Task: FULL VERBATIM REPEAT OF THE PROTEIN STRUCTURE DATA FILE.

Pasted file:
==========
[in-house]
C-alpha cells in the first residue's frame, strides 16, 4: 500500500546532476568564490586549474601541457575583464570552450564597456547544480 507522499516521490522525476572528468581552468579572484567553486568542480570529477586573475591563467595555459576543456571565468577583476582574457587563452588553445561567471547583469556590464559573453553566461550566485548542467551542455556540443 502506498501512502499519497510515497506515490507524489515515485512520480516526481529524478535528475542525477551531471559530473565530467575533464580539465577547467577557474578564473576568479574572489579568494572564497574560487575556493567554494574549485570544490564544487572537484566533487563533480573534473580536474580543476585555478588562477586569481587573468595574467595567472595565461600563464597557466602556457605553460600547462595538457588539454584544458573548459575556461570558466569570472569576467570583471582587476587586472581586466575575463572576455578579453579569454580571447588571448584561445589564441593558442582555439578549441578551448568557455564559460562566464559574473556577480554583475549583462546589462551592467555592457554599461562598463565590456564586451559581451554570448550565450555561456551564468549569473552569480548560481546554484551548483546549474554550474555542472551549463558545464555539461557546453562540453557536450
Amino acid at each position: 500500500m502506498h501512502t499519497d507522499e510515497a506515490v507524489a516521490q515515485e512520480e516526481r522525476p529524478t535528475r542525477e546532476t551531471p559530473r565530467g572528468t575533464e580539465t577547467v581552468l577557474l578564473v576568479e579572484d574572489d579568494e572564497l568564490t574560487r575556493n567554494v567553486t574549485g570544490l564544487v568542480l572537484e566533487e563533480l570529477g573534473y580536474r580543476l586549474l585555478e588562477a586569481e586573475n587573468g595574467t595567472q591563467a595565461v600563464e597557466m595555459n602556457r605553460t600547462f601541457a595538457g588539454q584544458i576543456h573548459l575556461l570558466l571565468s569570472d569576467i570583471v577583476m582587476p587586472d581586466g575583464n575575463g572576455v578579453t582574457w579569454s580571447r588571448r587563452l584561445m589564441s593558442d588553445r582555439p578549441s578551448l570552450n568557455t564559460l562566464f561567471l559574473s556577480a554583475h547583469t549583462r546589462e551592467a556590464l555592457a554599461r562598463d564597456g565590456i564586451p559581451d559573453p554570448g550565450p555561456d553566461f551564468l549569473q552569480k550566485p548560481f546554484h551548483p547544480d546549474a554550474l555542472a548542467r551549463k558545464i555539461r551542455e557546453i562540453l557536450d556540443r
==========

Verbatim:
[in-house]
C-alpha cells in the first residue's frame, strides 16, 4: 500500500546532476568564490586549474601541457575583464570552450564597456547544480 507522499516521490522525476572528468581552468579572484567553486568542480570529477586573475591563467595555459576543456571565468577583476582574457587563452588553445561567471547583469556590464559573453553566461550566485548542467551542455556540443 502506498501512502499519497510515497506515490507524489515515485512520480516526481529524478535528475542525477551531471559530473565530467575533464580539465577547467577557474578564473576568479574572489579568494572564497574560487575556493567554494574549485570544490564544487572537484566533487563533480573534473580536474580543476585555478588562477586569481587573468595574467595567472595565461600563464597557466602556457605553460600547462595538457588539454584544458573548459575556461570558466569570472569576467570583471582587476587586472581586466575575463572576455578579453579569454580571447588571448584561445589564441593558442582555439578549441578551448568557455564559460562566464559574473556577480554583475549583462546589462551592467555592457554599461562598463565590456564586451559581451554570448550565450555561456551564468549569473552569480548560481546554484551548483546549474554550474555542472551549463558545464555539461557546453562540453557536450
Amino acid at each position: 500500500m502506498h501512502t499519497d507522499e510515497a506515490v507524489a516521490q515515485e512520480e516526481r522525476p529524478t535528475r542525477e546532476t551531471p559530473r565530467g572528468t575533464e580539465t577547467v581552468l577557474l578564473v576568479e579572484d574572489d579568494e572564497l568564490t574560487r575556493n567554494v567553486t574549485g570544490l564544487v568542480l572537484e566533487e563533480l570529477g573534473y580536474r580543476l586549474l585555478e588562477a586569481e586573475n587573468g595574467t595567472q591563467a595565461v600563464e597557466m595555459n602556457r605553460t600547462f601541457a595538457g588539454q584544458i576543456h573548459l575556461l570558466l571565468s569570472d569576467i570583471v577583476m582587476p587586472d581586466g575583464n575575463g572576455v578579453t582574457w579569454s580571447r588571448r587563452l584561445m589564441s593558442d588553445r582555439p578549441s578551448l570552450n568557455t564559460l562566464f561567471l559574473s556577480a554583475h547583469t549583462r546589462e551592467a556590464l555592457a554599461r562598463d564597456g565590456i564586451p559581451d559573453p554570448g550565450p555561456d553566461f551564468l549569473q552569480k550566485p548560481f546554484h551548483p547544480d546549474a554550474l555542472a548542467r551549463k558545464i555539461r551542455e557546453i562540453l557536450d556540443r